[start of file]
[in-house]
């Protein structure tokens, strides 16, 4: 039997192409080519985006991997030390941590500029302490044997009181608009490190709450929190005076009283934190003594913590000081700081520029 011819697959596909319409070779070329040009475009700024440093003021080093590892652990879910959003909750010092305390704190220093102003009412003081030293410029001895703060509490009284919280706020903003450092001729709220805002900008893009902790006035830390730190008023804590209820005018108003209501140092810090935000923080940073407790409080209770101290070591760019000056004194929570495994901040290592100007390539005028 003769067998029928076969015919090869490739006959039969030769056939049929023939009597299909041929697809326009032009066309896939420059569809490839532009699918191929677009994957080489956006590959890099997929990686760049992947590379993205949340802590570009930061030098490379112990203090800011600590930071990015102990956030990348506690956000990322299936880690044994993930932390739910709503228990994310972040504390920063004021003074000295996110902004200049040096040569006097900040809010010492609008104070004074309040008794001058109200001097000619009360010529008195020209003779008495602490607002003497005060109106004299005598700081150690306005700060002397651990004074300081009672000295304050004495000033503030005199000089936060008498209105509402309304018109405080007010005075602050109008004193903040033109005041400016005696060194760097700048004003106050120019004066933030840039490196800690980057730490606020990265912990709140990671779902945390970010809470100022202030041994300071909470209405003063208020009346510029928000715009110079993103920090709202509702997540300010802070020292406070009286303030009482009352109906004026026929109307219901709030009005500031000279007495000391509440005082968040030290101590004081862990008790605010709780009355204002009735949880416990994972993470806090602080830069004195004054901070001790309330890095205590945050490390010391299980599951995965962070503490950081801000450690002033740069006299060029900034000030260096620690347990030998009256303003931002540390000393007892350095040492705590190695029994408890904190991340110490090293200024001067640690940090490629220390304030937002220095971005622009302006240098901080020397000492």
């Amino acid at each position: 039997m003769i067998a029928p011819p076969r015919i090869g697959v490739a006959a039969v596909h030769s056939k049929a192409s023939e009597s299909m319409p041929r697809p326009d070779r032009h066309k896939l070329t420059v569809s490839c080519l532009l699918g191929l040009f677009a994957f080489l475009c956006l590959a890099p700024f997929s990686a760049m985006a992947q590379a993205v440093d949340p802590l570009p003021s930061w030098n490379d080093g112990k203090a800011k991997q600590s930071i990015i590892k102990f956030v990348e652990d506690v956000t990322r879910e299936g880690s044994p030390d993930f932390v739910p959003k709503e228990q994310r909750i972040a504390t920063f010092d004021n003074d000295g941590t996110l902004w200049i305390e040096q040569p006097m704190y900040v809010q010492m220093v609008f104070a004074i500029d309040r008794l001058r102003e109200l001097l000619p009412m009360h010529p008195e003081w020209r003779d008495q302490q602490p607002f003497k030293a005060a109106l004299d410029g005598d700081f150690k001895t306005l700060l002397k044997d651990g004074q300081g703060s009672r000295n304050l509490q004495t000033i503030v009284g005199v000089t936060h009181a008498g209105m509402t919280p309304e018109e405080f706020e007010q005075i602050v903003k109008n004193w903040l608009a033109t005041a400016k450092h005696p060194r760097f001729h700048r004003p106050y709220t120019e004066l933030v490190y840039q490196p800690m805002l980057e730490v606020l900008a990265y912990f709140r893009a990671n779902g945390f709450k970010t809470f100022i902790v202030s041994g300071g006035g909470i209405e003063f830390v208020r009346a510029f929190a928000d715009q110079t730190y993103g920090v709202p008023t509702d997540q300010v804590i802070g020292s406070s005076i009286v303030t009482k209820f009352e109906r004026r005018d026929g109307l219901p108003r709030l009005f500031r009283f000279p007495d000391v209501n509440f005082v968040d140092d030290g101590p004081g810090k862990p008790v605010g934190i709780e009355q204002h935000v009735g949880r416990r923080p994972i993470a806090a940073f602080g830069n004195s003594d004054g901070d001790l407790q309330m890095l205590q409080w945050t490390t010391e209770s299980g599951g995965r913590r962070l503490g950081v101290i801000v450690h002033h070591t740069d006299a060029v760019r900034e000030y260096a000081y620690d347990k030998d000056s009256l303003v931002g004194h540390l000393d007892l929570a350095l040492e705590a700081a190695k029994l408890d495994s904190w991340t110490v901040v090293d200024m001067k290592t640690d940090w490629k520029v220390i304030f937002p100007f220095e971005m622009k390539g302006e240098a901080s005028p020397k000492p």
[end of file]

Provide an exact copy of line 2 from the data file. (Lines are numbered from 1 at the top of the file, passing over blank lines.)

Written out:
């Protein structure tokens, strides 16, 4: 039997192409080519985006991997030390941590500029302490044997009181608009490190709450929190005076009283934190003594913590000081700081520029 011819697959596909319409070779070329040009475009700024440093003021080093590892652990879910959003909750010092305390704190220093102003009412003081030293410029001895703060509490009284919280706020903003450092001729709220805002900008893009902790006035830390730190008023804590209820005018108003209501140092810090935000923080940073407790409080209770101290070591760019000056004194929570495994901040290592100007390539005028 003769067998029928076969015919090869490739006959039969030769056939049929023939009597299909041929697809326009032009066309896939420059569809490839532009699918191929677009994957080489956006590959890099997929990686760049992947590379993205949340802590570009930061030098490379112990203090800011600590930071990015102990956030990348506690956000990322299936880690044994993930932390739910709503228990994310972040504390920063004021003074000295996110902004200049040096040569006097900040809010010492609008104070004074309040008794001058109200001097000619009360010529008195020209003779008495602490607002003497005060109106004299005598700081150690306005700060002397651990004074300081009672000295304050004495000033503030005199000089936060008498209105509402309304018109405080007010005075602050109008004193903040033109005041400016005696060194760097700048004003106050120019004066933030840039490196800690980057730490606020990265912990709140990671779902945390970010809470100022202030041994300071909470209405003063208020009346510029928000715009110079993103920090709202509702997540300010802070020292406070009286303030009482009352109906004026026929109307219901709030009005500031000279007495000391509440005082968040030290101590004081862990008790605010709780009355204002009735949880416990994972993470806090602080830069004195004054901070001790309330890095205590945050490390010391299980599951995965962070503490950081801000450690002033740069006299060029900034000030260096620690347990030998009256303003931002540390000393007892350095040492705590190695029994408890904190991340110490090293200024001067640690940090490629220390304030937002220095971005622009302006240098901080020397000492």